Skip to main content

This is your Donation message.

Home » News » FSU Students and Alums Participate in MANCC Forward Dialogues

FSU Students and Alums Participate in MANCC Forward Dialogues

Published June 26, 2017

Ross Daniel (MFA 2017) and Sarah Rose (MFA 2019) research a shared movement vocabulary during the recent MANCC Forward Dialogues choreographic laboratory.

May 15 – 25, 2017


Four of Florida State University’s dance students and alums of Maggie Allesee National Center for Choreography (MANCC) were able to return to campus this summer to expand their professional network, and hone their choreographic voices through personalized mentorship as a part of the newly-piloted choreographic laboratory program, MANCC Forward Dialogues. Ross Daniel (MFA 2017), Sarah Rose (MFA 2019), Megan Carvajal (MFA 2016), and Aimee Plauche (BFA 2010) were able to share ideas and widen their perspectives on the field by accessing other emerging artists and field leaders from around the United States.

This new 10-day laboratory program, funded by the National Endowment for the Arts, supported and catalyzed the ideas of emergent movement-based artists working in urban settings around the United States, nurturing relationships with the next generation of dance makers by supporting their evolving artistic practices. The laboratory was facilitated by three nationally recognized leaders in the field of dance and performance, writer and critic, New York-based writer and curator, Eva Yaa Asantewaa; Curator of Performance at the Museum of Contemporary Art Chicago, Yolanda Cesta Curasch; and choreographer and University of Colorado Assistant Professor of Dance, Gesel Mason. The program provided one-on-one mentorship, focused time for in-studio experimentation, reflective writing, informal showings, feedback sessions, research assistance, and technical production support.

National colleagues in the field of dance and performance nominated young, up and coming artists to apply to the program. As a means of fostering community and building relationships within and across the field, each nominated artist proposed one collaborator to bring to MANCC. The pairs were then selected based on their diverse and rigorous artistic practices. Collaborators included performers, composers, filmmakers, and scholars, and acted as thinking partners to develop ideas at and beyond the time spent at MANCC.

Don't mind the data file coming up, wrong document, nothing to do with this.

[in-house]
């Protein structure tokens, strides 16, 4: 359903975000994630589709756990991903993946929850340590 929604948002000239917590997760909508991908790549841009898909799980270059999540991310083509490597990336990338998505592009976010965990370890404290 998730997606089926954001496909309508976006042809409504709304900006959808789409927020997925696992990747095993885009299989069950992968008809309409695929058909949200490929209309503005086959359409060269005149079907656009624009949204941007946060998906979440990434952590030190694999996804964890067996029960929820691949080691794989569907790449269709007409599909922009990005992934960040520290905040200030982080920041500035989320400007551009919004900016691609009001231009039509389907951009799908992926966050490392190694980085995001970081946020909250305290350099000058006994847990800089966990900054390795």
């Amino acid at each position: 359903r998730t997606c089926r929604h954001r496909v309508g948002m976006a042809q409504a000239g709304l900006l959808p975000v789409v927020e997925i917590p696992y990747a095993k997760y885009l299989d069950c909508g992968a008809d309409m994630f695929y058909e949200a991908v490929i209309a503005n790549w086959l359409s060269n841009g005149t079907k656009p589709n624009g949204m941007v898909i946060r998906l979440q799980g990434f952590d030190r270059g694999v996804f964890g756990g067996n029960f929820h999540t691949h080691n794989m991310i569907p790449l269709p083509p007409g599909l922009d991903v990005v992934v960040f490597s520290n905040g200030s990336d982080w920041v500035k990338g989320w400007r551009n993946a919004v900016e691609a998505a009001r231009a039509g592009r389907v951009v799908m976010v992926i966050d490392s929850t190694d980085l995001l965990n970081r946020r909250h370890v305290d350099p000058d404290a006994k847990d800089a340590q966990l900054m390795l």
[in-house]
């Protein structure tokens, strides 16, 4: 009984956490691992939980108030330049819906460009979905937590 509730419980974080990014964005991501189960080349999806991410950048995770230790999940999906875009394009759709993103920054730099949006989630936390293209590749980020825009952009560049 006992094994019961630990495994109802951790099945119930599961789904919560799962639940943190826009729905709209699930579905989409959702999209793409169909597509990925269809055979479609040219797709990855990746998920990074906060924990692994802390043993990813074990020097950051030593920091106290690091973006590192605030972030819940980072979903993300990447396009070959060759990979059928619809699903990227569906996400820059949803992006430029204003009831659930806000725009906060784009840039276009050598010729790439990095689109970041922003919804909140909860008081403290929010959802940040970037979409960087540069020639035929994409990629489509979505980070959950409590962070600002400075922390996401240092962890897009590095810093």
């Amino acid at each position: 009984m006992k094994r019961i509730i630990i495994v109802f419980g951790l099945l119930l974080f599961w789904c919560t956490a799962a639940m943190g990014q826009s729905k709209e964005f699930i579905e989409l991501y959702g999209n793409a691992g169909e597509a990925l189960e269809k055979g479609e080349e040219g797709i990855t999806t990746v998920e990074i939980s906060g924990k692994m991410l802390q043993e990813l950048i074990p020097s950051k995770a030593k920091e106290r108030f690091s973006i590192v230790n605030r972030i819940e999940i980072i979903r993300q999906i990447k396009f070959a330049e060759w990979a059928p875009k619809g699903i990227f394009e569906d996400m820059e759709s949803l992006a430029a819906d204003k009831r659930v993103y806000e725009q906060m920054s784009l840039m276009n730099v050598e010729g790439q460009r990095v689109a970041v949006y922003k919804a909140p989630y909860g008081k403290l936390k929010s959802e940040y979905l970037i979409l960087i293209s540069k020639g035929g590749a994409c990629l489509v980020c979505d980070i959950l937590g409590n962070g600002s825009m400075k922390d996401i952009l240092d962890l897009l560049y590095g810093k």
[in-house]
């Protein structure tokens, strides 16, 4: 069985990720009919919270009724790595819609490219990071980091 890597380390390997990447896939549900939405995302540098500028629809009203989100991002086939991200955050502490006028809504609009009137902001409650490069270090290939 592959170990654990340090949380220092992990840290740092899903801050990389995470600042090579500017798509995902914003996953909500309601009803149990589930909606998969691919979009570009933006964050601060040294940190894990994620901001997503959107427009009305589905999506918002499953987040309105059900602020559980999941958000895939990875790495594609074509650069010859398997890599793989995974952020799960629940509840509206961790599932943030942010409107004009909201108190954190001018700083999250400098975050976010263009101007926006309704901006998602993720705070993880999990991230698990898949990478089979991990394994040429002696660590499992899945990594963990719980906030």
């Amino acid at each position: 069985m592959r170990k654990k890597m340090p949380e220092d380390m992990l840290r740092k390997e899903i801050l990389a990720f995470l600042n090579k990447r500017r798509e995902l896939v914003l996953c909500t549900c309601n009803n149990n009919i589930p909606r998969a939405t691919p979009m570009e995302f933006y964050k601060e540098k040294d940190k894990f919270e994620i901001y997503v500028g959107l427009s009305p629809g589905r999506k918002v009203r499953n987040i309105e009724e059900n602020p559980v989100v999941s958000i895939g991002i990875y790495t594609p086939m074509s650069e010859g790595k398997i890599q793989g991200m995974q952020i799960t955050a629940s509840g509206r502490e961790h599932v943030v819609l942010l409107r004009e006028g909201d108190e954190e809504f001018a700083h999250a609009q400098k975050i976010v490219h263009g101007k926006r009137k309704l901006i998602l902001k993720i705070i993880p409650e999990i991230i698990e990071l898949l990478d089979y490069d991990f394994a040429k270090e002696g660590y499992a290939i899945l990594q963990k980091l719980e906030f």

About the Dancers

Aimee Plauche, now based in New York City, reflected on her time in the program. “I had the mental and emotional space to address new ideas that are bubbling to the surface, as well as the resources to take care of my creative spirit. It was a gift to be surrounded by other artists during this time, and to feel their creative energies filling the space…I am grateful and humbled to have been part of this incredible laboratory.”

Ross Daniel, who collaborated with Sarah Rose, reflected on his time in the program: “We learned so much about how to communicate our ideas through a common vocabulary. This is due to the fantastic facilitators who witnessed our process and imparted valuable feedback.”

Sarah and Ross will continue their collaborative efforts, which began during the laboratory, with a performance in New York this December. Sarah wrote, “These 10 days gave us an opportunity to lay crucial building blocks!”

The Maggie Allesse National Center for Choreography (MANCC), at the FSU School of Dance, is a choreographic research and development center whose mission is to raise the value of the creative process in dance.